- Prices aren’t dropping in the Bay Area, but appreciation slowed to around 3 percent in the second quarter.
- In San Francisco, homes came off the market more leisurely in the second quarter.
- Sales slowed in $3 million-plus sector of the Silicon Valley market.
Bay Area market take note: buyers have more flexibility compared to the high competition and urgency seen over the last few years. While sellers can expect to see more time on the market and fewer bids, luxury real estate brand Pacific Union, affiliate of Christie’s International, describes the recent shift as a healthy normalization in its quarterly report.
“We expected this normalization,” said Selma Hepp, Pacific Union Chief Economist. “It was natural to see what we saw in the last couple of years given tech employment, incomes rising and the sheer investments in the Bay Area.”
Together with John Burns Real Estate Consulting, Pacific Union’s economic forecast released last year followed the general trend seen in the second quarter of 2016.
Prices aren’t dropping for the Bay Area market, but appreciation slowed to around 3 percent in the second quarter. Luckily, there’s a big cushion for price flexibility in the Bay Area.
Although the Bay Area market has one of the highest income standards in the nation, there’s a ceiling, Hepp explains. Couple that with the inventory problem, and the Bay Area is experiencing a ‘healthy plateauing’ of the market, she says, not a steep decline.
“Bubbles are usually based on unfounded economic fundamentals,” she said. “The majority of purchases [in the Bay Area] are either all cash, or have large down payments.”
San Francisco market conditions made clear
In San Francisco, homes came off the market more leisurely in the second quarter. Hepp says the slight slowdown is related to sellers’ high expectations, conditioned by previous overbids and rapid price appreciation.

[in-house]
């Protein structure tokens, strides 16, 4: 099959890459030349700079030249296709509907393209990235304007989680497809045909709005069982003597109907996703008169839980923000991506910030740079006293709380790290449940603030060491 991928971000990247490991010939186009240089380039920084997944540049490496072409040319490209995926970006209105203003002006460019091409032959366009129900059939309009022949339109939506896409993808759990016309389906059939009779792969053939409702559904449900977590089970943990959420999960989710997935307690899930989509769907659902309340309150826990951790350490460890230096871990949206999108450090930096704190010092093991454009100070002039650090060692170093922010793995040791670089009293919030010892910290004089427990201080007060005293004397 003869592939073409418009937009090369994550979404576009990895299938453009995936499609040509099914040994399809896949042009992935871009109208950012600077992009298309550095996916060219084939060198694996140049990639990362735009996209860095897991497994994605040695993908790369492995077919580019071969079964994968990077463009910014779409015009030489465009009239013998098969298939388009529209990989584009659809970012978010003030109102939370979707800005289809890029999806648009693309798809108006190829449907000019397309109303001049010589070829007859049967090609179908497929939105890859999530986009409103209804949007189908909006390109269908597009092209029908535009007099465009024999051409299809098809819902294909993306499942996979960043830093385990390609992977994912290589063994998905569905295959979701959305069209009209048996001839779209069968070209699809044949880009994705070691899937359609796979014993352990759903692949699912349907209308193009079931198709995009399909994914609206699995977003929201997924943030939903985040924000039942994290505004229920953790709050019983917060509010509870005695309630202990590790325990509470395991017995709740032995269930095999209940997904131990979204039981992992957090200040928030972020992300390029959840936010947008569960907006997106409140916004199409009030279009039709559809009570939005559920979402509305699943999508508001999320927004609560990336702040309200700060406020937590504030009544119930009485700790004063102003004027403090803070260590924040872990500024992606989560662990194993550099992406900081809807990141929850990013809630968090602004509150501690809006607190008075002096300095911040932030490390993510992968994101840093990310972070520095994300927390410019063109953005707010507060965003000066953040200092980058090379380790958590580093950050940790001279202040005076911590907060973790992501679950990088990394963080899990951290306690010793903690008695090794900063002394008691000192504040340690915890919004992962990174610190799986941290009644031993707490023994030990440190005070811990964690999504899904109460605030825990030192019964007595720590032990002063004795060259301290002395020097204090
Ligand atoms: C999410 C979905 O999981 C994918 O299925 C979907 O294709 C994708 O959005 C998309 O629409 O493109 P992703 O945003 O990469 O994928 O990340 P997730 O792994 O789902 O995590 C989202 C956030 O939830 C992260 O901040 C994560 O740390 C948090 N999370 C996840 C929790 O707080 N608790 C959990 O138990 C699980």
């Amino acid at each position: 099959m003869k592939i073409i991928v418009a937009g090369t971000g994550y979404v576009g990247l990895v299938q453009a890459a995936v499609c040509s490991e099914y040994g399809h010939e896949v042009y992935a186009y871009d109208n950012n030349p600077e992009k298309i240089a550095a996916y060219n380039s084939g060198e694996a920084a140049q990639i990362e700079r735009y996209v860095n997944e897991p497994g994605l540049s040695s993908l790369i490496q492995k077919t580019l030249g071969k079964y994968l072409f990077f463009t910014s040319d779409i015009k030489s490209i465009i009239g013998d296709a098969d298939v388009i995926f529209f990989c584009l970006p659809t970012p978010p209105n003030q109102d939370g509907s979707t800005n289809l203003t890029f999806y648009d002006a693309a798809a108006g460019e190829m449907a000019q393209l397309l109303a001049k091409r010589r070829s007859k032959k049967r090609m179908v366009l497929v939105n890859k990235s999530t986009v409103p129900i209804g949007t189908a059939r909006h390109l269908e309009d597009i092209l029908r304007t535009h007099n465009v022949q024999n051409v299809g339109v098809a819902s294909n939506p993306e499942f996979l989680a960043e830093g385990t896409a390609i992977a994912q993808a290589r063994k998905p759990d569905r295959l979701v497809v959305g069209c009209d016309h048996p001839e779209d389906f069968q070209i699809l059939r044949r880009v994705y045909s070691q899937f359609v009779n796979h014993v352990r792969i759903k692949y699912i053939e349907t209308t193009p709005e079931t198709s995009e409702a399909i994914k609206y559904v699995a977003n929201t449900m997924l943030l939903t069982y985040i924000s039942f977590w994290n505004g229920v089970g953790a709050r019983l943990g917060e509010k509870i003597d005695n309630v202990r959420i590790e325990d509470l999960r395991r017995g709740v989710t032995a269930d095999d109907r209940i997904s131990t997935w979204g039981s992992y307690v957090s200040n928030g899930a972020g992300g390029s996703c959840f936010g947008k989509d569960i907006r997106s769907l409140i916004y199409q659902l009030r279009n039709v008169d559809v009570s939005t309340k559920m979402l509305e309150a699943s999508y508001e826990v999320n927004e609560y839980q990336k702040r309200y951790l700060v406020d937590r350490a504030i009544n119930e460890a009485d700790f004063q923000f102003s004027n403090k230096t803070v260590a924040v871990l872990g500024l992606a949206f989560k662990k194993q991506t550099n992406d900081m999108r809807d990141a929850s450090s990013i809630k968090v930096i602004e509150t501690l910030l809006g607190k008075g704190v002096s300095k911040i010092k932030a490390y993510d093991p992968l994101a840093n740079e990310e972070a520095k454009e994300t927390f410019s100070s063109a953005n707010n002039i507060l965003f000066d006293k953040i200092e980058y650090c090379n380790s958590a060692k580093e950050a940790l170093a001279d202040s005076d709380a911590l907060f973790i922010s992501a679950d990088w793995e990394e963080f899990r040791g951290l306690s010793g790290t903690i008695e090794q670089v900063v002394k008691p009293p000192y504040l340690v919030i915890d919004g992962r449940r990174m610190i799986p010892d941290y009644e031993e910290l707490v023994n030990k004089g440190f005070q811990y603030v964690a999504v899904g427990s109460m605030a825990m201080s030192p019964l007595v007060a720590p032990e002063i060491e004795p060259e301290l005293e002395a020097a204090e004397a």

“A lot of what we were seeing before was multiple bids and very aggressive buyers, and I think that turned a lot of people off,” she said. “Now, there are more properties online, and buyers can be more scrutinizing with their wants.”
Looking at Pacific Union’s new quarter insights data, single-family home prices were up 3.8 percent since the second quarter of last year.
Much-needed inventory rose 7.1 percent year-over-year in Q2 to reach 902 single-family listings. Sellers of detached properties received around 113 percent of list price, down from almost 118 percent last year. Time on the market for single-family homes was around 64 days. Last year, the average time on the market during the second quarter was around 57 days.
Given San Francisco’s stance as a leading international buyer market, the market correction could intensify due to the global economic state, along with Brexit and China’s constricted financial markets. So far, however, San Francisco has fared well compared to other in-demand U.S. markets for foreign buyers – Miami and New York City, specifically.
“We were expecting things to slow down from international buyers due to stock market volatility, even since the beginning of the year,” Hepp said. “We haven’t seen as much of a slowdown [as other cities] in the luxury market. We’re actually doing well, comparatively speaking.”
Silicon Valley buyers in less of a rush?
Sellers in Silicon Valley became accustomed to six or more offers on their properties a year ago. In the second quarter of 2016, however, homes for sale in Silicon Valley generally attracted between two and four offers.
Sales slowed at the high-end of the Silicon Valley market, the report says. Keep in mind, luxury in Silicon Valley is considered above $3 million. Those under that mark went off the market quickly.
According to the daily updated data, home prices in Silicon Valley were up 8.3 percent annually as of July 21. Also, year-over-year inventory rose almost 9 percent. Sellers received 103 percent of asking price, on average.
List-to-close time has steadily rose over the last year, reaching around 54 days in the second quarter. In the second quarter, around 20 percent of homes in Silicon Valley never hit the MLS, a drop from 30 percent in the first quarter.